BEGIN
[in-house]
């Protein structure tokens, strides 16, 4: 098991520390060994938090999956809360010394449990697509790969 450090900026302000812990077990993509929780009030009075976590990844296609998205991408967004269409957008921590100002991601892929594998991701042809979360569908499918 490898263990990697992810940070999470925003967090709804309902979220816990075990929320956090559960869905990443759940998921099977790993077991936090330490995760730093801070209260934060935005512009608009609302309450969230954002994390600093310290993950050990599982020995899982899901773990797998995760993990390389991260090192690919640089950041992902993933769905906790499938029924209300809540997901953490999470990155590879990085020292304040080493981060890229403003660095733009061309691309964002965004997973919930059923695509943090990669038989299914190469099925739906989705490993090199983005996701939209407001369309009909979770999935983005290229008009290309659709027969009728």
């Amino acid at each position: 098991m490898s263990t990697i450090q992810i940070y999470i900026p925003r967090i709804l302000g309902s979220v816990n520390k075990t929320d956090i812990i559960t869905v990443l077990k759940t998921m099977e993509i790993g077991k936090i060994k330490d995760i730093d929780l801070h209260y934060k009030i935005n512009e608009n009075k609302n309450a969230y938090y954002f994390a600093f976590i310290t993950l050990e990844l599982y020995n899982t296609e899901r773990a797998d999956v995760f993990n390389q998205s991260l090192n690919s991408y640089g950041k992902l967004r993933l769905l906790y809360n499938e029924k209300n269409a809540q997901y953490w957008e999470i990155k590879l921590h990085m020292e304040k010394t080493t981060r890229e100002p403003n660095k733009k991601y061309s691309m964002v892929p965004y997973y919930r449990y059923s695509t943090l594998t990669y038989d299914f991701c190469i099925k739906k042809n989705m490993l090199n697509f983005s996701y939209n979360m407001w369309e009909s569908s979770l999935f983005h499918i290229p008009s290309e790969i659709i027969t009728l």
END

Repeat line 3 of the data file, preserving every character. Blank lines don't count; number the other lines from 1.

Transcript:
């Amino acid at each position: 098991m490898s263990t990697i450090q992810i940070y999470i900026p925003r967090i709804l302000g309902s979220v816990n520390k075990t929320d956090i812990i559960t869905v990443l077990k759940t998921m099977e993509i790993g077991k936090i060994k330490d995760i730093d929780l801070h209260y934060k009030i935005n512009e608009n009075k609302n309450a969230y938090y954002f994390a600093f976590i310290t993950l050990e990844l599982y020995n899982t296609e899901r773990a797998d999956v995760f993990n390389q998205s991260l090192n690919s991408y640089g950041k992902l967004r993933l769905l906790y809360n499938e029924k209300n269409a809540q997901y953490w957008e999470i990155k590879l921590h990085m020292e304040k010394t080493t981060r890229e100002p403003n660095k733009k991601y061309s691309m964002v892929p965004y997973y919930r449990y059923s695509t943090l594998t990669y038989d299914f991701c190469i099925k739906k042809n989705m490993l090199n697509f983005s996701y939209n979360m407001w369309e009909s569908s979770l999935f983005h499918i290229p008009s290309e790969i659709i027969t009728l």